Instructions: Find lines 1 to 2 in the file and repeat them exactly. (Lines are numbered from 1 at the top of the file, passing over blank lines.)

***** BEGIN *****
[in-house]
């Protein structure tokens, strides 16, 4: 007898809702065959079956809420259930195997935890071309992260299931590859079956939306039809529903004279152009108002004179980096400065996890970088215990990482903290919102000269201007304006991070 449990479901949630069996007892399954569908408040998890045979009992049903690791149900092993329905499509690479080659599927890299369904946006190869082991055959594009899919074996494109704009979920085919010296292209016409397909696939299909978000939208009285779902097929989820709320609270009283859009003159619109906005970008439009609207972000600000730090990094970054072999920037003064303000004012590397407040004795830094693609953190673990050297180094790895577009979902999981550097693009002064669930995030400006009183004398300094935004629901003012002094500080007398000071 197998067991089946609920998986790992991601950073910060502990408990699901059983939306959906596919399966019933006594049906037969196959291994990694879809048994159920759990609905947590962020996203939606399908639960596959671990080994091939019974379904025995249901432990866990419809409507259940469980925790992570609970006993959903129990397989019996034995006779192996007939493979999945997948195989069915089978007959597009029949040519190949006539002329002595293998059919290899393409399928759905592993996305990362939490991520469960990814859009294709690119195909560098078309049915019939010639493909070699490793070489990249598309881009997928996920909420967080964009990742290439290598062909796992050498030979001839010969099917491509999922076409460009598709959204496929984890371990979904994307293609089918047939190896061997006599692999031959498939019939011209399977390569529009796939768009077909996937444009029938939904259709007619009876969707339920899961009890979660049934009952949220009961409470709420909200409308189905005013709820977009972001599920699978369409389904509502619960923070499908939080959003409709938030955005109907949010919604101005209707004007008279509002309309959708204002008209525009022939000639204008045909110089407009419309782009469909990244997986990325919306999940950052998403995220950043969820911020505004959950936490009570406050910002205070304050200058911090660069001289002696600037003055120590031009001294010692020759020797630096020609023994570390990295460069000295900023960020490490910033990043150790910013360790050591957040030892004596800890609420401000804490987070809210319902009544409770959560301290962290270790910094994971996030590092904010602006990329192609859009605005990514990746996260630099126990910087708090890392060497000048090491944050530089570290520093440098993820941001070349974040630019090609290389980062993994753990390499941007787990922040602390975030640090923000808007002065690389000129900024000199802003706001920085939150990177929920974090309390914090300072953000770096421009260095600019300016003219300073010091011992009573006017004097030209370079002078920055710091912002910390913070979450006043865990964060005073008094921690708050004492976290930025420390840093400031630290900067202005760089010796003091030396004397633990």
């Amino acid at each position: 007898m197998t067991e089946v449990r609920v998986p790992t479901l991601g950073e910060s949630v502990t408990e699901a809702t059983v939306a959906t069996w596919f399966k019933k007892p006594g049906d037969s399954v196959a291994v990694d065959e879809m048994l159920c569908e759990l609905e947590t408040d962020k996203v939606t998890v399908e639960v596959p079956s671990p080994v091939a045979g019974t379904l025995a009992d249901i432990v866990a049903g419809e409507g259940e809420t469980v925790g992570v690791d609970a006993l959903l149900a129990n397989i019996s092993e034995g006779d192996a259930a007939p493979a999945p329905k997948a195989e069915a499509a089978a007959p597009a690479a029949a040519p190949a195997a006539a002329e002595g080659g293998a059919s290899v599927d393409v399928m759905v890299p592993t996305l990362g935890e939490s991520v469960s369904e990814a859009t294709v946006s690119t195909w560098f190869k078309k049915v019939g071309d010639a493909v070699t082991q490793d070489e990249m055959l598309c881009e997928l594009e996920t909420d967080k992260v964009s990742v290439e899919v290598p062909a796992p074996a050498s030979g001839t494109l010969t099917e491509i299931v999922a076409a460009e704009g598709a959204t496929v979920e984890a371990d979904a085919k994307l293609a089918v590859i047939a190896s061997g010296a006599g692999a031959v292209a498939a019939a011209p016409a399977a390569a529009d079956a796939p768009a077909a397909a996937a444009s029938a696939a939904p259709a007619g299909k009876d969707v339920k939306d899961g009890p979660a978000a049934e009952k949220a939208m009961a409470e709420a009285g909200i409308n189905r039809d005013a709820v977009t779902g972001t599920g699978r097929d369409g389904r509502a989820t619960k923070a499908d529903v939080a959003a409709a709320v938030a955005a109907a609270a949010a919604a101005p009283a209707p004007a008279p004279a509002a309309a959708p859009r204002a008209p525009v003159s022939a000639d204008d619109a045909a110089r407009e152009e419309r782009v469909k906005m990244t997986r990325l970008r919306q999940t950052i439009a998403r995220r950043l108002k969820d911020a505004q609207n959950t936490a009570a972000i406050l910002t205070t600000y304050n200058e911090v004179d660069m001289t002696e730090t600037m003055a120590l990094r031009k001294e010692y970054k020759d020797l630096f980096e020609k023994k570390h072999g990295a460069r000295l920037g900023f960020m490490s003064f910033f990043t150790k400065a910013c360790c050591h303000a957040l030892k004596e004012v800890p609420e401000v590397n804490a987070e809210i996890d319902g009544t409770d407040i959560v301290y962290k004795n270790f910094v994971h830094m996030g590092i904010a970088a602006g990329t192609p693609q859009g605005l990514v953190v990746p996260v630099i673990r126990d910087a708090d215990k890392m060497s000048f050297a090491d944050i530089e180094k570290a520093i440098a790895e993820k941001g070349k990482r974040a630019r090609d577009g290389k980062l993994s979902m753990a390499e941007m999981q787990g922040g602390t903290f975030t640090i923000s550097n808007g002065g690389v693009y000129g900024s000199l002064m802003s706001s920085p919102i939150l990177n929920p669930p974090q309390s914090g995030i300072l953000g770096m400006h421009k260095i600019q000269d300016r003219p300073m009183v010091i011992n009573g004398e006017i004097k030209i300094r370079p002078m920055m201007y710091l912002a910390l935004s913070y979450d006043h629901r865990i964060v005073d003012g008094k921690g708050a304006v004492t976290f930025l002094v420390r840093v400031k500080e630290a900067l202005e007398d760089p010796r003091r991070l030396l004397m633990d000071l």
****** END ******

[in-house]
């Protein structure tokens, strides 16, 4: 007898809702065959079956809420259930195997935890071309992260299931590859079956939306039809529903004279152009108002004179980096400065996890970088215990990482903290919102000269201007304006991070 449990479901949630069996007892399954569908408040998890045979009992049903690791149900092993329905499509690479080659599927890299369904946006190869082991055959594009899919074996494109704009979920085919010296292209016409397909696939299909978000939208009285779902097929989820709320609270009283859009003159619109906005970008439009609207972000600000730090990094970054072999920037003064303000004012590397407040004795830094693609953190673990050297180094790895577009979902999981550097693009002064669930995030400006009183004398300094935004629901003012002094500080007398000071 197998067991089946609920998986790992991601950073910060502990408990699901059983939306959906596919399966019933006594049906037969196959291994990694879809048994159920759990609905947590962020996203939606399908639960596959671990080994091939019974379904025995249901432990866990419809409507259940469980925790992570609970006993959903129990397989019996034995006779192996007939493979999945997948195989069915089978007959597009029949040519190949006539002329002595293998059919290899393409399928759905592993996305990362939490991520469960990814859009294709690119195909560098078309049915019939010639493909070699490793070489990249598309881009997928996920909420967080964009990742290439290598062909796992050498030979001839010969099917491509999922076409460009598709959204496929984890371990979904994307293609089918047939190896061997006599692999031959498939019939011209399977390569529009796939768009077909996937444009029938939904259709007619009876969707339920899961009890979660049934009952949220009961409470709420909200409308189905005013709820977009972001599920699978369409389904509502619960923070499908939080959003409709938030955005109907949010919604101005209707004007008279509002309309959708204002008209525009022939000639204008045909110089407009419309782009469909990244997986990325919306999940950052998403995220950043969820911020505004959950936490009570406050910002205070304050200058911090660069001289002696600037003055120590031009001294010692020759020797630096020609023994570390990295460069000295900023960020490490910033990043150790910013360790050591957040030892004596800890609420401000804490987070809210319902009544409770959560301290962290270790910094994971996030590092904010602006990329192609859009605005990514990746996260630099126990910087708090890392060497000048090491944050530089570290520093440098993820941001070349974040630019090609290389980062993994753990390499941007787990922040602390975030640090923000808007002065690389000129900024000199802003706001920085939150990177929920974090309390914090300072953000770096421009260095600019300016003219300073010091011992009573006017004097030209370079002078920055710091912002910390913070979450006043865990964060005073008094921690708050004492976290930025420390840093400031630290900067202005760089010796003091030396004397633990």